Port of Southampton's New Workboat is Named
June 16, 2017
LUCKY Kennedy Anthony from Hythe was the winner of a once-in-a-generation opportunity to leave her mark on a vital vessel keeping the Port of Southampton safe.
Spartina is the name proudly emblazoned on her hull – and it’s all thanks to Kennedy, aged 9, a pupil at Hythe Primary School.
A group of children travelled from the school to the Seawork exhibition for the naming ceremony, which included a blessing from Port Chaplain John Attenborough from the Mission to Seafarers.
During his address, he said: “For as long as ships have been built, they’ve been ceremoniously blessed in one way or another.
“Wine, water and whiskey have been used to christen them.”
When Harbour Master Captain Martin Phipps asked the children of Hythe to come up with a name for the workboat he was overwhelmed by the response. Youngsters from Hythe Primary School and Waterside Primary School enthusiastically took part in the competition.
“We had over 100 entries and some of the names put forward were very inventive.
“We liked Kennedy’s choice because it continues the link with the place where the workboat was built,” he said.
Kennedy explained she came up with the name because the Meercat boatyard where the workboat was built sits next to the Spartina marshes.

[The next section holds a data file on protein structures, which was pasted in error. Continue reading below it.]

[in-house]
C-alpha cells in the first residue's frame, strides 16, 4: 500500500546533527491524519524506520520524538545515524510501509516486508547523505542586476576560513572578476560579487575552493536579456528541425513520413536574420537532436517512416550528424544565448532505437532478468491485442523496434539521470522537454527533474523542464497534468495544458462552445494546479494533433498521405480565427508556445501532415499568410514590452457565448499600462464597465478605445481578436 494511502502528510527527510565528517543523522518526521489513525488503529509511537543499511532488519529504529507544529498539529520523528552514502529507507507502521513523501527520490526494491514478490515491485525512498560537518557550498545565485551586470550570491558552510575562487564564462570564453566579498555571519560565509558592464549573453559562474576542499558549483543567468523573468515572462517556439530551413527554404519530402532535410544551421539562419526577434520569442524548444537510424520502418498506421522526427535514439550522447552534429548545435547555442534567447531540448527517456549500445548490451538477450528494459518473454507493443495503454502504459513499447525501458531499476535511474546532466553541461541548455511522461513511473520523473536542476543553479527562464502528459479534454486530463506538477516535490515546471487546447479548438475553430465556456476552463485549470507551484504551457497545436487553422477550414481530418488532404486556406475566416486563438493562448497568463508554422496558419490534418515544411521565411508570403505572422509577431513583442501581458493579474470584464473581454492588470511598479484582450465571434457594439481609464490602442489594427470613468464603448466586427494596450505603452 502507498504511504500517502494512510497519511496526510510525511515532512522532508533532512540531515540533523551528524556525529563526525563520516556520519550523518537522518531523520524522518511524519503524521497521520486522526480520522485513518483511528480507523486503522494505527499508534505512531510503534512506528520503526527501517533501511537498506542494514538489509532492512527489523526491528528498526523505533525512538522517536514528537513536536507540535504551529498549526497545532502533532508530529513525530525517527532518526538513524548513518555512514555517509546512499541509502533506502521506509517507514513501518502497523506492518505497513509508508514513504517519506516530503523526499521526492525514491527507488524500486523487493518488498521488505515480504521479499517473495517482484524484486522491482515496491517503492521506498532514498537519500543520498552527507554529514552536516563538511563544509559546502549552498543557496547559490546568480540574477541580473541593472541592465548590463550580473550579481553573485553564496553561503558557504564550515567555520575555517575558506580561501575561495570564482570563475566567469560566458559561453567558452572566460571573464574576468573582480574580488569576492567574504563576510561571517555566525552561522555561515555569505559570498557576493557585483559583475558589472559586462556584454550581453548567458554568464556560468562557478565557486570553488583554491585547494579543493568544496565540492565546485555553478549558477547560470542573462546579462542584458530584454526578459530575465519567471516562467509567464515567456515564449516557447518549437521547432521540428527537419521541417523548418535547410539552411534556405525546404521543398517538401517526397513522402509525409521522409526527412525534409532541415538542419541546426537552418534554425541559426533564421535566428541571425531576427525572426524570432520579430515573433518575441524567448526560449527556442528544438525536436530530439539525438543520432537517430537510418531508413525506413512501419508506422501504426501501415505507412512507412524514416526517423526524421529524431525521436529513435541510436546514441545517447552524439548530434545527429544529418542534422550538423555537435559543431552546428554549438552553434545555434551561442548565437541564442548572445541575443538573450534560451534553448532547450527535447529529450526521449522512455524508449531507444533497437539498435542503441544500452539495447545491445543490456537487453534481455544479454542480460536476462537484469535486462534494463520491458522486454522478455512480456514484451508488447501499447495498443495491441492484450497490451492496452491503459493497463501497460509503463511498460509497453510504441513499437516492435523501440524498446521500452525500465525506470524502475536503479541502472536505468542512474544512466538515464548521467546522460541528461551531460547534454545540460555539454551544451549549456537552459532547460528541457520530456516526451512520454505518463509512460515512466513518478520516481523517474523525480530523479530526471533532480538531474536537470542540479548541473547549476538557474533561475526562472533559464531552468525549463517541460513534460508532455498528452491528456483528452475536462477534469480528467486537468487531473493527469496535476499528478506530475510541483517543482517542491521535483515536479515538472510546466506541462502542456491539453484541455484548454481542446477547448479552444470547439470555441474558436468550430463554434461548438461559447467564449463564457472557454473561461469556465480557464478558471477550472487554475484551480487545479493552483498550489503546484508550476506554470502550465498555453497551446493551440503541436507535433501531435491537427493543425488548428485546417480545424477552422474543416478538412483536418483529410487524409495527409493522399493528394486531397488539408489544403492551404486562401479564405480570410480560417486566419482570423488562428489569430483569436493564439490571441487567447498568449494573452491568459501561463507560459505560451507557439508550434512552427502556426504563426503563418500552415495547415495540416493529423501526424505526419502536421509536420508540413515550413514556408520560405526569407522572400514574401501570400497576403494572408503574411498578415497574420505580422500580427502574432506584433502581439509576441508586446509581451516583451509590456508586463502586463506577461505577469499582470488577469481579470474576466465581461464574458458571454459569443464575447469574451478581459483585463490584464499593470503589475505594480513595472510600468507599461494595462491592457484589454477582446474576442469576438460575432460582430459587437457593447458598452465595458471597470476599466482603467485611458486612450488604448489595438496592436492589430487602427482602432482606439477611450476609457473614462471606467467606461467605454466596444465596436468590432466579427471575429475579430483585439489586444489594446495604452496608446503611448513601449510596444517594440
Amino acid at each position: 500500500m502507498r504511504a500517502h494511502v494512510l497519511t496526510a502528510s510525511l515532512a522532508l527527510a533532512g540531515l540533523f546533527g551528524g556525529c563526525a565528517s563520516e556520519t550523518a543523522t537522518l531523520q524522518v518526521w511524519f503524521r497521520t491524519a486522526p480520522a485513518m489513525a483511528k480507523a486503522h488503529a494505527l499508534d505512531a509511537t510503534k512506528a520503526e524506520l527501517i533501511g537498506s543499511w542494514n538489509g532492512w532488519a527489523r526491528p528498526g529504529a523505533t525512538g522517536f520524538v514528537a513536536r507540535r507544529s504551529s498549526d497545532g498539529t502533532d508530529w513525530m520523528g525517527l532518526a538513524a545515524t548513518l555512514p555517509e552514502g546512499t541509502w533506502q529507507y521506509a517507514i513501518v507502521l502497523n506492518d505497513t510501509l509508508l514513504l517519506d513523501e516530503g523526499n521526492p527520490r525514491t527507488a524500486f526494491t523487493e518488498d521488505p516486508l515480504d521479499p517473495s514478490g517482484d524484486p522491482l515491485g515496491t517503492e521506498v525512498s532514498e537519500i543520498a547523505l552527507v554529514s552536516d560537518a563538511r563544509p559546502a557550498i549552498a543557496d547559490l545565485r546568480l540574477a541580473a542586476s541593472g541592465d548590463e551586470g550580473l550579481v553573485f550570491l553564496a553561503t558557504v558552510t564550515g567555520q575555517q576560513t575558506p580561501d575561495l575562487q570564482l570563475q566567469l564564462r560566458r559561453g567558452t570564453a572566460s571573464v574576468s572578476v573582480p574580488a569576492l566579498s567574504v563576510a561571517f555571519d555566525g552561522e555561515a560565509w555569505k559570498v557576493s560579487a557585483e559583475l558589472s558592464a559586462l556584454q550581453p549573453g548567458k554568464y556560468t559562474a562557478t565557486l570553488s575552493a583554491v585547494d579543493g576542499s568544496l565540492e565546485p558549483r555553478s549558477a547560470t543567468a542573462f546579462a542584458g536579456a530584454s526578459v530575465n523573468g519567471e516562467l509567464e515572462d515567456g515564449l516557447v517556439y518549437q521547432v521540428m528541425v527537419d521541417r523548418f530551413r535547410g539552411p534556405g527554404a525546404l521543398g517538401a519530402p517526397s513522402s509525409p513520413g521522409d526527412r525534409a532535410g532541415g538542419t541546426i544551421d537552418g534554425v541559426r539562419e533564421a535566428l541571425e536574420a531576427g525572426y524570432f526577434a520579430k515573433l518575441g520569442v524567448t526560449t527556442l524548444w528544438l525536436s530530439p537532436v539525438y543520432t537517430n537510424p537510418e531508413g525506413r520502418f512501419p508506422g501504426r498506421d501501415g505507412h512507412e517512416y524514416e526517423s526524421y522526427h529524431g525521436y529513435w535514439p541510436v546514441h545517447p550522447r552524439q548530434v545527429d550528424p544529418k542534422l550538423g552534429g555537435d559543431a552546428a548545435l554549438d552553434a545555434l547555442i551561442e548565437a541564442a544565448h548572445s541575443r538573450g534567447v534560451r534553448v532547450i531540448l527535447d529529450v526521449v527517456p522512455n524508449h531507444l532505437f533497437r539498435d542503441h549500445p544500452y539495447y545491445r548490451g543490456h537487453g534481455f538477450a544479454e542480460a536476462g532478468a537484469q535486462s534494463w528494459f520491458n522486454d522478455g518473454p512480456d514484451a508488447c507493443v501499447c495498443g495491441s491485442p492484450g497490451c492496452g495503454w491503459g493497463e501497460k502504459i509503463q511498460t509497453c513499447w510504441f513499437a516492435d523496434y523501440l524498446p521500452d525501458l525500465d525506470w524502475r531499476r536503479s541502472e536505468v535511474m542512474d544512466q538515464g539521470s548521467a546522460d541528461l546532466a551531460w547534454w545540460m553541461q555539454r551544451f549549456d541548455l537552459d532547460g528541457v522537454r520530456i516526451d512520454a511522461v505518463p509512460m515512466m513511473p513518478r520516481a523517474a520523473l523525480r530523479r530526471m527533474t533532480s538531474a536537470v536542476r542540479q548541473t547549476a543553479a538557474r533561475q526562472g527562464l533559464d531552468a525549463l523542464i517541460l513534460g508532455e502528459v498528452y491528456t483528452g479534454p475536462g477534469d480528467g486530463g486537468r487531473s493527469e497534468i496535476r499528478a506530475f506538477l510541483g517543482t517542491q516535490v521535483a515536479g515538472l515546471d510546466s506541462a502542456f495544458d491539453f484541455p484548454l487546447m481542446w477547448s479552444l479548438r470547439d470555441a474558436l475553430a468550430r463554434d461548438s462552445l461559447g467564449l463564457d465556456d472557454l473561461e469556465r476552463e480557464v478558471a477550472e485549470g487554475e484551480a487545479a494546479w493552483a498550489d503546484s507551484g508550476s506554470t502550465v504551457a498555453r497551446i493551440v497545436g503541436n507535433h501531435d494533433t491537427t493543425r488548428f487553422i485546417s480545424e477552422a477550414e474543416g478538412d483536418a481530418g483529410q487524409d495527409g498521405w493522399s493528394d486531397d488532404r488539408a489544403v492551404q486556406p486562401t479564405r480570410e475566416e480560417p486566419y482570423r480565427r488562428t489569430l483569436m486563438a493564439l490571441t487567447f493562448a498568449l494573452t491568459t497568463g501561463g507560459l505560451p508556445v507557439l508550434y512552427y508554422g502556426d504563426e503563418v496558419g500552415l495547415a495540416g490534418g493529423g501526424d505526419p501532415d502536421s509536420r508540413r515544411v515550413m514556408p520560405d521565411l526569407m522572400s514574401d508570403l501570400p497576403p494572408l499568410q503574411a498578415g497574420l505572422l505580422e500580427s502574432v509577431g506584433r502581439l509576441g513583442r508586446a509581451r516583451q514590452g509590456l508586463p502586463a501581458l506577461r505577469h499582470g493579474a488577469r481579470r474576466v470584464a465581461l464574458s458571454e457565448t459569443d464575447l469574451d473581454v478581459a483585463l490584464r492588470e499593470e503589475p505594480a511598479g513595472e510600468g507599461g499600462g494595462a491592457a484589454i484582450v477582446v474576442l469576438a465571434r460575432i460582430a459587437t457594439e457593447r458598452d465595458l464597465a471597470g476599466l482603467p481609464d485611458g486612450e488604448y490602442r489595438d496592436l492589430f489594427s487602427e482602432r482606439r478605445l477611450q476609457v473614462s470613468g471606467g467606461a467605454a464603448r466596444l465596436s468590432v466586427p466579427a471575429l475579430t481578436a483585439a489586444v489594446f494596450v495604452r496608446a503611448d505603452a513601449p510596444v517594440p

Asked how she will feel seeing the boat she named out on the water in years to come, Kennedy said: “It will be really nice to know I named a boat when I was younger – it will be something to look back on.”
It’s about 30-years since a new workboat was commissioned by the port and she will play a vital role in the safe operation of the port.
Captain Phipps, said: “It’s really important to us that a local company based in Hythe is building our workboat and when she comes into service, this vessel will play an important role keeping the Port of Southampton open and safe for all our maritime users.
”Having a local youngster name our boat will make it even more special – and we can’t wait to see the ideas they come up with.”
Jason Coltman, Managing Director of Meercat Workboats said: “We are delighted to have built the workboat for the port, using a local skilled workforce – and it is great to get the local children involved in naming her.
“We will be staying in contact with the schools and letting them know about other boat building projects.”